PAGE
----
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How consistent is your calf feeding program?

Bob James Published on 20 November 2012

Consistent nutrient content delivered at the desired temperature and appropriate time leads to better performance in preweaned calves.

Field studies of calf feeding systems using waste milk on dairies and calf ranches in the U.S. found that fat content varied from 1.1 percent to more than 4.5 percent, though protein content was less variable.

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Reasons for such wide variation include the number of fresh cows and the inclusion of considerable quantities of flush water in the waste milk stream.

Additionally, waste milk has a high concentration of bacteria with unknown effects on calf growth and health. Milk replacers purchased from a reputable manufacturer ensure that nutrient content of the powder is as stated on the feed tag.

However, consider where mistakes can occur when mixing the milk replacer. In most cases the powder is measured using a cup included in the bag.

There’s usually a line slightly below the top of the cup indicating the desired measure of powder to be added to a given volume of water.

In the haste to feed calves (it’s usually the last chore in the evening or the last one before breakfast in the morning), calf feeders frequently disregard the mark and add significantly more or less powder.

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Another source of variation is the amount of water used to mix the powder. Mixing containers found on dairies and calf ranches range from five-gallon buckets to much larger mixing tanks where water volume is often crudely measured.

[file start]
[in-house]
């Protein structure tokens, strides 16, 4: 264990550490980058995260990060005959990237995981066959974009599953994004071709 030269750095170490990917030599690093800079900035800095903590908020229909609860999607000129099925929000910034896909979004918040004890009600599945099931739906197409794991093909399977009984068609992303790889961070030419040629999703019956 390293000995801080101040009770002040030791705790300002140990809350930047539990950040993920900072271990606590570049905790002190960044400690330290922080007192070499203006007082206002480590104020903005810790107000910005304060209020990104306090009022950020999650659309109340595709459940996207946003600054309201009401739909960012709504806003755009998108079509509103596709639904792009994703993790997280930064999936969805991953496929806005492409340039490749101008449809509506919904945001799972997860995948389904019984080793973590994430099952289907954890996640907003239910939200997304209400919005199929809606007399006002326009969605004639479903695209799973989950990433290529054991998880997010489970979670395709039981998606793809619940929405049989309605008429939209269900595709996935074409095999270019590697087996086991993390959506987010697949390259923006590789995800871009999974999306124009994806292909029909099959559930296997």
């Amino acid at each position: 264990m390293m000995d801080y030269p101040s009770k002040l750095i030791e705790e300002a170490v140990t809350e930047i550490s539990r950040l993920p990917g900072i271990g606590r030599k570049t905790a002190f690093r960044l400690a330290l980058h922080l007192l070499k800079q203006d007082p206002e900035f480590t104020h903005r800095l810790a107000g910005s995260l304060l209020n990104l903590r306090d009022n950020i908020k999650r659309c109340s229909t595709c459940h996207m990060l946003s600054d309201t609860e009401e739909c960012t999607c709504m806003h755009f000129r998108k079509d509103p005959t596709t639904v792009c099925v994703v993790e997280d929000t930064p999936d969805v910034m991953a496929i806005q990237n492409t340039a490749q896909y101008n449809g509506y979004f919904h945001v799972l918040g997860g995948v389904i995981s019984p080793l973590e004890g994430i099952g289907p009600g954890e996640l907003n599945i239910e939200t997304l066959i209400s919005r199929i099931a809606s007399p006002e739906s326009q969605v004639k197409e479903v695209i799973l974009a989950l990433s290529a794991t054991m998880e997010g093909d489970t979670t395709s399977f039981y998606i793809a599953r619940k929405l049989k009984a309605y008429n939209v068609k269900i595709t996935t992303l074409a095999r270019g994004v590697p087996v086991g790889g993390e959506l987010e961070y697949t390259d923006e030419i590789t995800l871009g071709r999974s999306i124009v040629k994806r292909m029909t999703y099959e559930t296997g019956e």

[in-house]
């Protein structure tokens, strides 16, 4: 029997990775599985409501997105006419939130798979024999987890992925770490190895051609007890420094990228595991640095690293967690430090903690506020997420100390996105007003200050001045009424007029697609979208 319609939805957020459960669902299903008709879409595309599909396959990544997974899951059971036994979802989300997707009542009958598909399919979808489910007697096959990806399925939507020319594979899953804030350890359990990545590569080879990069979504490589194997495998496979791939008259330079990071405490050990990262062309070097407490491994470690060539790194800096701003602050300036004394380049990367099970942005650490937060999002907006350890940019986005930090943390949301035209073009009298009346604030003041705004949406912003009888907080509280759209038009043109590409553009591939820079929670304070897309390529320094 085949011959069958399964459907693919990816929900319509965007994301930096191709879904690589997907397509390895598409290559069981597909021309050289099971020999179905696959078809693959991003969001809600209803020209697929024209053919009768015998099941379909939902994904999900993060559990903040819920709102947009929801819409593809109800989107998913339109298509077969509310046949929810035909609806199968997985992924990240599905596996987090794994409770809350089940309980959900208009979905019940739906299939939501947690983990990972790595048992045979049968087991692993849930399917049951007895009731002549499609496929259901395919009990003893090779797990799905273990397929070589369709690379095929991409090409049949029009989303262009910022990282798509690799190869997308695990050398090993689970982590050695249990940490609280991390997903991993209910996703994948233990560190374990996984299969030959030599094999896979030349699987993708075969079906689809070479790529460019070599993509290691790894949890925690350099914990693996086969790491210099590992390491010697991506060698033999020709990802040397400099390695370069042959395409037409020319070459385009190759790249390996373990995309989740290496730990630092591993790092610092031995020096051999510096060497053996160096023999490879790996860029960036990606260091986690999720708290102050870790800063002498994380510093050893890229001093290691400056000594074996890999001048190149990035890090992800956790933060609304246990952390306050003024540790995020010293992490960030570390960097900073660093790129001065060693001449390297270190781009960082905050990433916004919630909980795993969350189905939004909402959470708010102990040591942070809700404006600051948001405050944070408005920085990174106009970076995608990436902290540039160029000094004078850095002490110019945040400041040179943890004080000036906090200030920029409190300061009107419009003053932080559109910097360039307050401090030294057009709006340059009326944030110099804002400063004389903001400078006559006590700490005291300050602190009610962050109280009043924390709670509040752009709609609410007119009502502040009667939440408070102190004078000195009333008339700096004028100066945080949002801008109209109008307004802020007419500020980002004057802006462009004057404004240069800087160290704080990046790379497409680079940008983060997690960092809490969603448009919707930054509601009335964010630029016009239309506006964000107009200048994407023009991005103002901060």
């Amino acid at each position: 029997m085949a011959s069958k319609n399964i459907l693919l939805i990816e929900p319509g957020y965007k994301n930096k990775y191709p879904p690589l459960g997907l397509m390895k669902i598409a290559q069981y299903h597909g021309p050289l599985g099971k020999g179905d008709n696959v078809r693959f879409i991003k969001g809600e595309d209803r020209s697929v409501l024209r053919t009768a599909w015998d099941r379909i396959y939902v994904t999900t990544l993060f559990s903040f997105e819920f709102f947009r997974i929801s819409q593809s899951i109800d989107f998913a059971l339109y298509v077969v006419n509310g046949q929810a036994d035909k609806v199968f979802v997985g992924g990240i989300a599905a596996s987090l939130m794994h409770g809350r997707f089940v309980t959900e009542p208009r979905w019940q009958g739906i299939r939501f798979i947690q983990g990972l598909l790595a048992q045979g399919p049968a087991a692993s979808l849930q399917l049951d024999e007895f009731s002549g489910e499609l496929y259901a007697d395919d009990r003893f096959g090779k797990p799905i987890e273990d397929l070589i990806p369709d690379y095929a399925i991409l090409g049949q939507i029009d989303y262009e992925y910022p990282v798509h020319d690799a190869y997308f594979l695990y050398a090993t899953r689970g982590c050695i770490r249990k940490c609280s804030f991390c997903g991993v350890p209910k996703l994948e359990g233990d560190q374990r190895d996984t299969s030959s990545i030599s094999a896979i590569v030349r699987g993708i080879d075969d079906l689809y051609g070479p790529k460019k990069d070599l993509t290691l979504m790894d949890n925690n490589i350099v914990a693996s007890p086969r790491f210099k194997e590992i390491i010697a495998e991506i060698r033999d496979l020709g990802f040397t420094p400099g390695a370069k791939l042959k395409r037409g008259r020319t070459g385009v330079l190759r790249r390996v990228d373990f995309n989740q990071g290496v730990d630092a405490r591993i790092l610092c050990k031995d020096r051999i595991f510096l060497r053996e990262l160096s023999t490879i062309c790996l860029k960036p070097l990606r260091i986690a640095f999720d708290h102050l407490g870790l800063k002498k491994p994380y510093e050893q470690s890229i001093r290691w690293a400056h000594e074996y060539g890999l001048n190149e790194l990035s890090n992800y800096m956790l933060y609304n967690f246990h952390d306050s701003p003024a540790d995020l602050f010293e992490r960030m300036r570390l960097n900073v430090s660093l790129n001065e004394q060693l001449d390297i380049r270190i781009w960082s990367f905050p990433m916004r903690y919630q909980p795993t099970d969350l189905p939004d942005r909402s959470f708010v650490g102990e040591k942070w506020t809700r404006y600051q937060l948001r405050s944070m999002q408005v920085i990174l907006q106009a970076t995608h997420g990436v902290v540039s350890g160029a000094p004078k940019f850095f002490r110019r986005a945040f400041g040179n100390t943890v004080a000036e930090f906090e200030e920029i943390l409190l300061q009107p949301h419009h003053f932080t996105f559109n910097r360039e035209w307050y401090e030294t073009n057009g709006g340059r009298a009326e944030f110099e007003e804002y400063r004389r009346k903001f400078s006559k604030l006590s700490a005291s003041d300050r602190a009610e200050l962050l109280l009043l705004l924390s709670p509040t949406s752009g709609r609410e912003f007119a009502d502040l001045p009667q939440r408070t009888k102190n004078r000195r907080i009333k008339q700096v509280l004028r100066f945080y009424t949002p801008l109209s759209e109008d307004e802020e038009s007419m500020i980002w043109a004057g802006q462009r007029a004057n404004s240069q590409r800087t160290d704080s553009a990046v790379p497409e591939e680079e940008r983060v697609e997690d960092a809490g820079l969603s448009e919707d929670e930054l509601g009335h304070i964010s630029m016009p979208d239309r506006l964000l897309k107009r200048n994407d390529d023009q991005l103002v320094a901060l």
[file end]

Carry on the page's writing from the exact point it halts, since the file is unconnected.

Milk replacer mixing was monitored without telling the feeders the purpose. Total solid levels varied from 9 to 15 percent.

The influence on calf growth and health was difficult to measure; however, available energy and protein were either in excess or insufficient to even meet maintenance requirements.

The impact of variation of the liquid diet on calf performance has been studied by Mark Hill and co-workers at Akey Nutrition in Ohio.

They found that calves fed a liquid diet delivering a consistent level of nutrients per day had greater daily gain, starter intake and feed efficiency than calves fed an inconsistent liquid, whether it was milk or milk replacer.

Another cause of inconsistency is the temperature of the liquid diet fed to calves. Due to their young age and small size, calves are very susceptible to cold stress.

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Feeding liquid diets at less than 37ºC increases maintenance requirements for energy and reduces nutrients available for growth.

Another concern with low temperature is the impact on proper mixing of the powder in the water. In such cases, nutrient levels of the liquid can vary appreciably from calf to calf.

Feeding liquids too hot (more than 43ºC) may discourage intake, though it’s not unusual to mix milk replacers or heat milk to higher temperatures during the winter so that it won’t be too cool by the time calves are fed.

Consistency can be improved by following some simple protocols.

1. Use scales to weigh the water and powder. Milk replacers should be mixed to 12.5 to 15 percent solids, which means adding .5 kgs of MR powder to 4 kgs of water (12.5 percent) or .7 kgs of powder in 3.8 kgs of water.

2. Use a battery-operated thermometer to measure temperature of the liquid. During the winter one might use water at 46 to 48ºC to mix the replacer and allow it to cool to 43 to 40ºC prior to feeding.

When feeding calves using buckets, periodically check the temperature to make sure it hasn’t gotten too cold. If this happens, consider mixing smaller batches of milk replacer more frequently.

In addition to providing a more consistent diet for calves, using scales to weigh powder and water can reduce overfeeding or wasting expensive MR powder.  PD

—Excerpts from Virginia Cooperative Extension Dairy Pipeline newsletter, April 2012

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